I used to think that it was necessary to spend big bucks to get a neutral density filter that doesn't have too much of a color cast or softening effect. Like many video shooters out there I prefer to use a variable ND which is more flexible when I am in a run-and-gun type scenario. I previously owned the Tiffen variable ND and when I misplaced it on a shoot and had to replace it I decided to try the Zomei Ultra Slim variable ND. Zomei claims it utilizes 18 layers of anti-reflection coating and genuine German Schott optical glass. To my eye and through a series of highly unscientific testing I have determined that this budget ND has less of a color shift than just about anything else I have tried including the non variable Tiffen NDs. At the price these things sell for on Amazon ($56 for the 58mm version) I was able to pickup two for less than the price of one high end ND and now have a matched set to use when I am shooting a scene in bright light with more than one camera. I just wanted to put it out there that it may not be necessary to spend upwards of $200 on a neutral density filter, especially if you are just starting out or if you simply want to save some money on gear.
When i first bought my gh3 i wanted the panasonic 12-35, 2.8 but could not afford it. I picked up a used panasonic 14-45 (one of their older and sharper kit lenses). The focal length range was great and the IS was decent. However, after a year I upgraded to the popular 12-35 and it is a fantastic lens that can actually be used indoors without lugging lighting. If you can save up the cash, go for the 2.8, you will not regret it!
These days you can pickup a Panasonic GH3 with a lens such as the 14-45 within your budget. The video quality on the GH3 is worlds ahead of the offerings from Nikon and Canon that have been previously suggested. It records lovely 1080p footage at up to 60 fps and with NO RECORD TIME LIMIT. The audio pre-amps are actually decent - meaning you can get good in-camera sound with an inexpensive mic. The micro four thirds lenses are excellent and well priced and with the GH3 you can adapt almost any lens ever made to work with a $20 adapter. The battery life is also phenomenal. Moire is almost non-existent as well. Highly recommend.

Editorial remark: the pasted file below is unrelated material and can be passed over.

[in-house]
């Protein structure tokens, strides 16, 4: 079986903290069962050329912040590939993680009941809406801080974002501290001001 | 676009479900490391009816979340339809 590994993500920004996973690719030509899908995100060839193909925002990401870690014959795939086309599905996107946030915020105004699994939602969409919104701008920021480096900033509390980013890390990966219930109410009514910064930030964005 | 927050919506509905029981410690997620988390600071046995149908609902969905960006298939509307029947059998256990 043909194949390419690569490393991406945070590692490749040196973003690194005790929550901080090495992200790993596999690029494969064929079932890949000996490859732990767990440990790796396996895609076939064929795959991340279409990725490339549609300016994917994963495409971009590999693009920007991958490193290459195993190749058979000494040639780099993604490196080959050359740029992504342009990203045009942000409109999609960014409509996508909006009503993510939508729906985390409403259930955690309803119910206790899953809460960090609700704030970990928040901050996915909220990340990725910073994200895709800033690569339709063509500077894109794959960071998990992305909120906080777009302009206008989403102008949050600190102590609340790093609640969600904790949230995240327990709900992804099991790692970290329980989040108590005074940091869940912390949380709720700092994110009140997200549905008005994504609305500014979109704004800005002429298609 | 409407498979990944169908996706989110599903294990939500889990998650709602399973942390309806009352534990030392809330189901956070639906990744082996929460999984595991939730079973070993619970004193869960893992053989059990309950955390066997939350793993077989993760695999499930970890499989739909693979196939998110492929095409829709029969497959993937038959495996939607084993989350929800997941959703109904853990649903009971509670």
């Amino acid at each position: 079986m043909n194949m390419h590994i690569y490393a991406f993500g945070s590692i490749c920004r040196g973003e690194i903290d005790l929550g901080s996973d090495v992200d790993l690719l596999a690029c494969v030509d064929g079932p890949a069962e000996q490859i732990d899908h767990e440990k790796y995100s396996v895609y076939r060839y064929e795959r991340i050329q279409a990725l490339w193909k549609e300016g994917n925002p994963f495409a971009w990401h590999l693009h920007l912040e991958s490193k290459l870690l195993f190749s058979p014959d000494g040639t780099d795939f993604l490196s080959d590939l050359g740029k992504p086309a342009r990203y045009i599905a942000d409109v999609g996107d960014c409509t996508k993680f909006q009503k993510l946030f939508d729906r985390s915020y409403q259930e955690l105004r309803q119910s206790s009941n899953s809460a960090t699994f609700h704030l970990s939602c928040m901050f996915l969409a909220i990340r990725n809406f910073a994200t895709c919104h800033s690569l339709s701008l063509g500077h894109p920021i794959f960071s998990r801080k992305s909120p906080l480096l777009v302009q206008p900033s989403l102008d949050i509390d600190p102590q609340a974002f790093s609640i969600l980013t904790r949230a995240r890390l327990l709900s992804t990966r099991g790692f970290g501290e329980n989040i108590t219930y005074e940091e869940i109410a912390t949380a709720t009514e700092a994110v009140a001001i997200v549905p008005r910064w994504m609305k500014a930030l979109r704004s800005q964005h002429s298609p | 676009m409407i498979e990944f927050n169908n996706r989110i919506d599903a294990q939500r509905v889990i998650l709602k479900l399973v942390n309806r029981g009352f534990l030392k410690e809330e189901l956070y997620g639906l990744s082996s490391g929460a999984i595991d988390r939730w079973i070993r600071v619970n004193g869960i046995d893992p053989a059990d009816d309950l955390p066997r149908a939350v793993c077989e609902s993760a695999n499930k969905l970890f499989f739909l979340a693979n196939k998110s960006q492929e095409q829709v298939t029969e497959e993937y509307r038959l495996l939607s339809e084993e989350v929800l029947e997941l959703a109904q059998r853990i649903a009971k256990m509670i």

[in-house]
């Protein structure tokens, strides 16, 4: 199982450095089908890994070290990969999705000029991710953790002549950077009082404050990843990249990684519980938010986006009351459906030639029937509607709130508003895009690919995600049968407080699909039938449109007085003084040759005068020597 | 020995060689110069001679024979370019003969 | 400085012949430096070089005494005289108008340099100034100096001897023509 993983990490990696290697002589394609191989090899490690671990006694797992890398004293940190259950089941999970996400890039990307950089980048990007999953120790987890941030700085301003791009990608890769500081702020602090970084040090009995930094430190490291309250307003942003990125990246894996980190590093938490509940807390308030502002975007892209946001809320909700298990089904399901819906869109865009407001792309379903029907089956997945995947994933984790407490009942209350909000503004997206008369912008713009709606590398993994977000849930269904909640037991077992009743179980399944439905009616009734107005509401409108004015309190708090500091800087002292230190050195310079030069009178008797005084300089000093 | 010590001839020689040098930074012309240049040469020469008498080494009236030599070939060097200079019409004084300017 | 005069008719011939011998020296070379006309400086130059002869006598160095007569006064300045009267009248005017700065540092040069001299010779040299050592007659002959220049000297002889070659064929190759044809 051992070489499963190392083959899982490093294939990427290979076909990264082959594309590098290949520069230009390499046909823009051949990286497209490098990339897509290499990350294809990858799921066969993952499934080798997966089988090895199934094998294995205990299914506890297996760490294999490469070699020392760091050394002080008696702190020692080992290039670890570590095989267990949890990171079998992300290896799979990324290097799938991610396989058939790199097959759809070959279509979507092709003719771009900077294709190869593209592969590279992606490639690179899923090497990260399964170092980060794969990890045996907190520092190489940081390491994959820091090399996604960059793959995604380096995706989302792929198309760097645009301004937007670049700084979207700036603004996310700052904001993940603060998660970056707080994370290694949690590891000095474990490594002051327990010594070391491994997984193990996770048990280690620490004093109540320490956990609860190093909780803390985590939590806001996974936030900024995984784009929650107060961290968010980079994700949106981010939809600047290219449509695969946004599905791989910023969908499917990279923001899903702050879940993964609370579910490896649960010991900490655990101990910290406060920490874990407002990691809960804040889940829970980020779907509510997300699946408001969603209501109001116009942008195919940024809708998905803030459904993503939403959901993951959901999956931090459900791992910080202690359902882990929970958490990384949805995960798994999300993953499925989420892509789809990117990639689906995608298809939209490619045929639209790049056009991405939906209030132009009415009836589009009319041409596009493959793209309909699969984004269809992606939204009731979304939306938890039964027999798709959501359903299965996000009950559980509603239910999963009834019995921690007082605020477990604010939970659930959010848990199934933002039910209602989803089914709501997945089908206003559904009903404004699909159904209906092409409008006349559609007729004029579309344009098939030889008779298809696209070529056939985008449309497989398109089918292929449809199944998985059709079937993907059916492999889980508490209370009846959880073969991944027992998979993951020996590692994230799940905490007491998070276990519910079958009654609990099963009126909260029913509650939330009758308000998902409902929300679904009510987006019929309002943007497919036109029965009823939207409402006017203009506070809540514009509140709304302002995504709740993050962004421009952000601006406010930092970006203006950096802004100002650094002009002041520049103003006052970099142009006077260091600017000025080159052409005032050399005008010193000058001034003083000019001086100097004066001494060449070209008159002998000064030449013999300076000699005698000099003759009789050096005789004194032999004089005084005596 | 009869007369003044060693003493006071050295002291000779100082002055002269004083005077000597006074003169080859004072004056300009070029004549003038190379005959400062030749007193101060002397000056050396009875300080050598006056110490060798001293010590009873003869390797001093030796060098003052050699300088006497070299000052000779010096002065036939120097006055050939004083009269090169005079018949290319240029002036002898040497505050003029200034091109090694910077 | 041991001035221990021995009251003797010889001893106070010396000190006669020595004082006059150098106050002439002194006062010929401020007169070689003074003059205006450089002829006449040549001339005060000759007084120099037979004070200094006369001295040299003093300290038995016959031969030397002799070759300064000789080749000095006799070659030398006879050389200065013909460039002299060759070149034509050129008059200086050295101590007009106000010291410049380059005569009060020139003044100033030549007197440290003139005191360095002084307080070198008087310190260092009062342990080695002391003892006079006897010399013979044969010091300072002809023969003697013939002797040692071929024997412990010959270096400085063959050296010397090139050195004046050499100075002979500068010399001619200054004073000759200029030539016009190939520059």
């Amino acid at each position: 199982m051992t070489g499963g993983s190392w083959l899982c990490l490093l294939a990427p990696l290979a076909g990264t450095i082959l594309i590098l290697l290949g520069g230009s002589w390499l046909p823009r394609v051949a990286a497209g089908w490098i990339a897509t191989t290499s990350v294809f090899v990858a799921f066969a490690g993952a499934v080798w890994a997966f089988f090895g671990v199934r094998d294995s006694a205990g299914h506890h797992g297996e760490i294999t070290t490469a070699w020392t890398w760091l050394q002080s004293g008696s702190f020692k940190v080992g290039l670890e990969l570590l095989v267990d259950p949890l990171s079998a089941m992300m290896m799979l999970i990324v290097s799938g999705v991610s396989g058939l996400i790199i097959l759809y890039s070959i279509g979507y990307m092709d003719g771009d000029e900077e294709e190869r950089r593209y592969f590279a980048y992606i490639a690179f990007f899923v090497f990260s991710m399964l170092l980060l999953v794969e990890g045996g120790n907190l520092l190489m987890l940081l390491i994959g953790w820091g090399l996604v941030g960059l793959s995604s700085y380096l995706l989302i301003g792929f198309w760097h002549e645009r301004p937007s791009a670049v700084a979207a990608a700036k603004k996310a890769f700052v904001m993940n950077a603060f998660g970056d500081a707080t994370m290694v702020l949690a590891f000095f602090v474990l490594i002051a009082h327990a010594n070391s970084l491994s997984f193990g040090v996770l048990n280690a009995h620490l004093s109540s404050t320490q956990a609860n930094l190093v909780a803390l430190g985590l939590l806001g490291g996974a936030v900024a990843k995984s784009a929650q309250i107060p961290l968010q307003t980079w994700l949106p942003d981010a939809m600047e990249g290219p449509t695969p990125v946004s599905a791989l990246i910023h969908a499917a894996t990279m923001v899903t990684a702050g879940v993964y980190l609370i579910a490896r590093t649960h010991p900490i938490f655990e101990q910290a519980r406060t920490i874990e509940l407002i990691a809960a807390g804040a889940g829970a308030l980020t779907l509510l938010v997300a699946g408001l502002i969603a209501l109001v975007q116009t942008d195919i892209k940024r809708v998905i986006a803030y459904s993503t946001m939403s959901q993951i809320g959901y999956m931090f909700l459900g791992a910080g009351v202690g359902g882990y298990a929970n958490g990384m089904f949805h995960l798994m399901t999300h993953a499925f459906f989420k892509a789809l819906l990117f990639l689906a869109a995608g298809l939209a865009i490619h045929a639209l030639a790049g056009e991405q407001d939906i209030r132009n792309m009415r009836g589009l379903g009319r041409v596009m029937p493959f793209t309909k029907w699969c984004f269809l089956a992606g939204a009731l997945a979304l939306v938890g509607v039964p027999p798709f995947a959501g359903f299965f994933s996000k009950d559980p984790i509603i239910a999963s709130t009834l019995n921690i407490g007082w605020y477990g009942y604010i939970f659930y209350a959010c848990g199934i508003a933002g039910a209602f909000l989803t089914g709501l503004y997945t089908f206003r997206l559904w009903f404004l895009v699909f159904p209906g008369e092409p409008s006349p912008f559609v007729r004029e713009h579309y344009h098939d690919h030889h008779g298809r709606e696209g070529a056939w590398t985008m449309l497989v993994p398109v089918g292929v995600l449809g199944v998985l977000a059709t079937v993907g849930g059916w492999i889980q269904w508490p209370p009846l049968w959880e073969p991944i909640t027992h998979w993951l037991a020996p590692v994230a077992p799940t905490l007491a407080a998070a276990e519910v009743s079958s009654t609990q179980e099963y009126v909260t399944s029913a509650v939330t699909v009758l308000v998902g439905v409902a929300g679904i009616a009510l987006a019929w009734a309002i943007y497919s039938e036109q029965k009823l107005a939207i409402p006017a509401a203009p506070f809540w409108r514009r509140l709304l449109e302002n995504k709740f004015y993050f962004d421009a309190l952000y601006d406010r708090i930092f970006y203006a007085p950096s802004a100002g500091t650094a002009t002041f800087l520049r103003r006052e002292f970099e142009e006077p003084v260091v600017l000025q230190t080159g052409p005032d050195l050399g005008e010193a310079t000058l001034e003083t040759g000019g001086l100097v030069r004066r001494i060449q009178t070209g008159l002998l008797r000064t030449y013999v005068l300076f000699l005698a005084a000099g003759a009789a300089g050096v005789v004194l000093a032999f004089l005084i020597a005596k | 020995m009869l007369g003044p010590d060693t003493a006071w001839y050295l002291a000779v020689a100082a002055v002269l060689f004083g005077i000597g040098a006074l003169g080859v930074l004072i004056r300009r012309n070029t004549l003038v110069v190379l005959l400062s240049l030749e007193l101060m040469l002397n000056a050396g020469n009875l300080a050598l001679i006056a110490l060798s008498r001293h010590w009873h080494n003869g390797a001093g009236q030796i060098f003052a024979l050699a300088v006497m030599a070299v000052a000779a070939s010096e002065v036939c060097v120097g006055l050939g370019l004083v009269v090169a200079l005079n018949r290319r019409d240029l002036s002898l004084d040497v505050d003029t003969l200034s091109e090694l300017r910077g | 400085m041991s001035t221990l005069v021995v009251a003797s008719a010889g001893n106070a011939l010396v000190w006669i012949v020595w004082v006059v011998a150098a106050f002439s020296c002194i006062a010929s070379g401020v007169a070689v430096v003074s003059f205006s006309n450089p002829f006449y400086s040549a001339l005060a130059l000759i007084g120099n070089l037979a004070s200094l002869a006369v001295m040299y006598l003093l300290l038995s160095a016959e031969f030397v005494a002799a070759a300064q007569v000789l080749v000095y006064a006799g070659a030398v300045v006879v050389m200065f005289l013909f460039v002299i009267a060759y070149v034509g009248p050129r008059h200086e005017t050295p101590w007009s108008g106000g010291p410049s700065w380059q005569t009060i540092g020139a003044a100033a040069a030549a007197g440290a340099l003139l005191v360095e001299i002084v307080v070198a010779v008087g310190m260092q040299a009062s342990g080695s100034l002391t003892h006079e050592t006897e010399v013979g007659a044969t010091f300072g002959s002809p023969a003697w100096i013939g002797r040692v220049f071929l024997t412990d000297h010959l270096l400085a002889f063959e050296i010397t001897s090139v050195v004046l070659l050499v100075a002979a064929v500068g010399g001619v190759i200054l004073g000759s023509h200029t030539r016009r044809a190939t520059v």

This evening I had the opportunity to shoot some footage at 240/720 indoors with medium bright lighting. I attached the Hero 4 Black to the leg of a tripod that was supporting a Sony FS700 that was also shooting at 240 fps. Regardless of the camera settings I tested on the GoPro (iso limit, color, low light, sharpness) I was unable to get footage that looks clean enough to cut with properly exposed 1080 footage. I will give it another shot under full daylight, but so far I am not as happy with the update as I initially thought I would be - that said, the 4K looks great when I shoot outside and I I hope I will find other settings that will let me create moderate if not super slo-motion. I driving to the mountains to try out the 2.7/60 setting early tomorrow morning. I am pretty new to GoPros, however, I have been shooting a lot with various larger cameras for about 5 years now. When I first looked online for more info about the various settings I found this site: http://abekislevitz.com/ and read some good info and clear explanations about the various shooting settings for the camera. Does anyone know of any other good resources that I can check out to learn how to get the best possible footage from these tiny cameras? RE: the update - despite using a recommended card (sandisk extreme 64) and a fully charged battery, I found that at 240/720 my recordings would randomly end anywhere from 3 to 8 seconds after I hit the record button on my phone - however, I had no indication that the camera had stopped recording on the camera or the Android app. Is anyone else experiencing short record/random stopping issues with the new setting?
At these price points I have to wonder if the NTG4 and NTG4+ will compare favorably to the wonderful sounding NTG3 or if they are more of a spiritual successor to the NTG2 with its noticeably less impressive recording characteristics.
I own a Viewsonic VP2770-LED and absolutely love it. The maximum resolution is 2560x1440 and it comes factory calibrated for color with a printed confirmation of the calibration. You can buy one in The US for around $625 dollars. I think this monitor is worth every penny and competes with much more expensive monitors.